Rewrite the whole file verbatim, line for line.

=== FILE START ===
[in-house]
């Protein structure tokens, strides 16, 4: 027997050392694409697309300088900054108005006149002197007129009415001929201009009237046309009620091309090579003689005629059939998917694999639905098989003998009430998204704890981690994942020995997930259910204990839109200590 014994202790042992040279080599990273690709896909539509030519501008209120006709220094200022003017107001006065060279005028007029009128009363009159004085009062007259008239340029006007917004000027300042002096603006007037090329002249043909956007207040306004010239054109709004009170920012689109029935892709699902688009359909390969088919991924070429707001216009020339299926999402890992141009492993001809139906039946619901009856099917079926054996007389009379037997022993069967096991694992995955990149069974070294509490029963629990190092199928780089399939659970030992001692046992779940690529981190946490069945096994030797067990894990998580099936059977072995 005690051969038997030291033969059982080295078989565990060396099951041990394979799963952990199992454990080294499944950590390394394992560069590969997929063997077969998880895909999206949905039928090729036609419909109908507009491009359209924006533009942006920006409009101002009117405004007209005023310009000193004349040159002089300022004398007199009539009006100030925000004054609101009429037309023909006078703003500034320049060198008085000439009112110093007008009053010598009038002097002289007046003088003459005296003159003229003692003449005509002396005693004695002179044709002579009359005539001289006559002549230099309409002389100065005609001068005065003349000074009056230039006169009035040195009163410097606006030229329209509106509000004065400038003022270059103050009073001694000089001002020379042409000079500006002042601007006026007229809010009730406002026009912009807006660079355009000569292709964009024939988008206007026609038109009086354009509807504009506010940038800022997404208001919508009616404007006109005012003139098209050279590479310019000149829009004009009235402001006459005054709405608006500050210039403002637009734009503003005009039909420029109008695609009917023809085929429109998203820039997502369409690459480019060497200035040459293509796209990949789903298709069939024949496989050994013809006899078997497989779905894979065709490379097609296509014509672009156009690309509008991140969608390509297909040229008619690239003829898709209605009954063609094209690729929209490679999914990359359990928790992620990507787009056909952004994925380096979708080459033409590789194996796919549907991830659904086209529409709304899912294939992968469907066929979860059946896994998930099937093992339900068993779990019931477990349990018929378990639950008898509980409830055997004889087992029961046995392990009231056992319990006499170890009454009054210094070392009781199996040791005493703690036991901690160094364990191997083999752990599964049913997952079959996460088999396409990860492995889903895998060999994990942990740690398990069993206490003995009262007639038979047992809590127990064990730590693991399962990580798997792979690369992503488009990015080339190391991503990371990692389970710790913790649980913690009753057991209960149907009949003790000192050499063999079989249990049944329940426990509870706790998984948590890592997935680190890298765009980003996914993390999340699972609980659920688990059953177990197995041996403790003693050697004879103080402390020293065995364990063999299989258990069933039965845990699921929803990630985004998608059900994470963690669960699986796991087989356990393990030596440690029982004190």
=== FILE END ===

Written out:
[in-house]
């Protein structure tokens, strides 16, 4: 027997050392694409697309300088900054108005006149002197007129009415001929201009009237046309009620091309090579003689005629059939998917694999639905098989003998009430998204704890981690994942020995997930259910204990839109200590 014994202790042992040279080599990273690709896909539509030519501008209120006709220094200022003017107001006065060279005028007029009128009363009159004085009062007259008239340029006007917004000027300042002096603006007037090329002249043909956007207040306004010239054109709004009170920012689109029935892709699902688009359909390969088919991924070429707001216009020339299926999402890992141009492993001809139906039946619901009856099917079926054996007389009379037997022993069967096991694992995955990149069974070294509490029963629990190092199928780089399939659970030992001692046992779940690529981190946490069945096994030797067990894990998580099936059977072995 005690051969038997030291033969059982080295078989565990060396099951041990394979799963952990199992454990080294499944950590390394394992560069590969997929063997077969998880895909999206949905039928090729036609419909109908507009491009359209924006533009942006920006409009101002009117405004007209005023310009000193004349040159002089300022004398007199009539009006100030925000004054609101009429037309023909006078703003500034320049060198008085000439009112110093007008009053010598009038002097002289007046003088003459005296003159003229003692003449005509002396005693004695002179044709002579009359005539001289006559002549230099309409002389100065005609001068005065003349000074009056230039006169009035040195009163410097606006030229329209509106509000004065400038003022270059103050009073001694000089001002020379042409000079500006002042601007006026007229809010009730406002026009912009807006660079355009000569292709964009024939988008206007026609038109009086354009509807504009506010940038800022997404208001919508009616404007006109005012003139098209050279590479310019000149829009004009009235402001006459005054709405608006500050210039403002637009734009503003005009039909420029109008695609009917023809085929429109998203820039997502369409690459480019060497200035040459293509796209990949789903298709069939024949496989050994013809006899078997497989779905894979065709490379097609296509014509672009156009690309509008991140969608390509297909040229008619690239003829898709209605009954063609094209690729929209490679999914990359359990928790992620990507787009056909952004994925380096979708080459033409590789194996796919549907991830659904086209529409709304899912294939992968469907066929979860059946896994998930099937093992339900068993779990019931477990349990018929378990639950008898509980409830055997004889087992029961046995392990009231056992319990006499170890009454009054210094070392009781199996040791005493703690036991901690160094364990191997083999752990599964049913997952079959996460088999396409990860492995889903895998060999994990942990740690398990069993206490003995009262007639038979047992809590127990064990730590693991399962990580798997792979690369992503488009990015080339190391991503990371990692389970710790913790649980913690009753057991209960149907009949003790000192050499063999079989249990049944329940426990509870706790998984948590890592997935680190890298765009980003996914993390999340699972609980659920688990059953177990197995041996403790003693050697004879103080402390020293065995364990063999299989258990069933039965845990699921929803990630985004998608059900994470963690669960699986796991087989356990393990030596440690029982004190």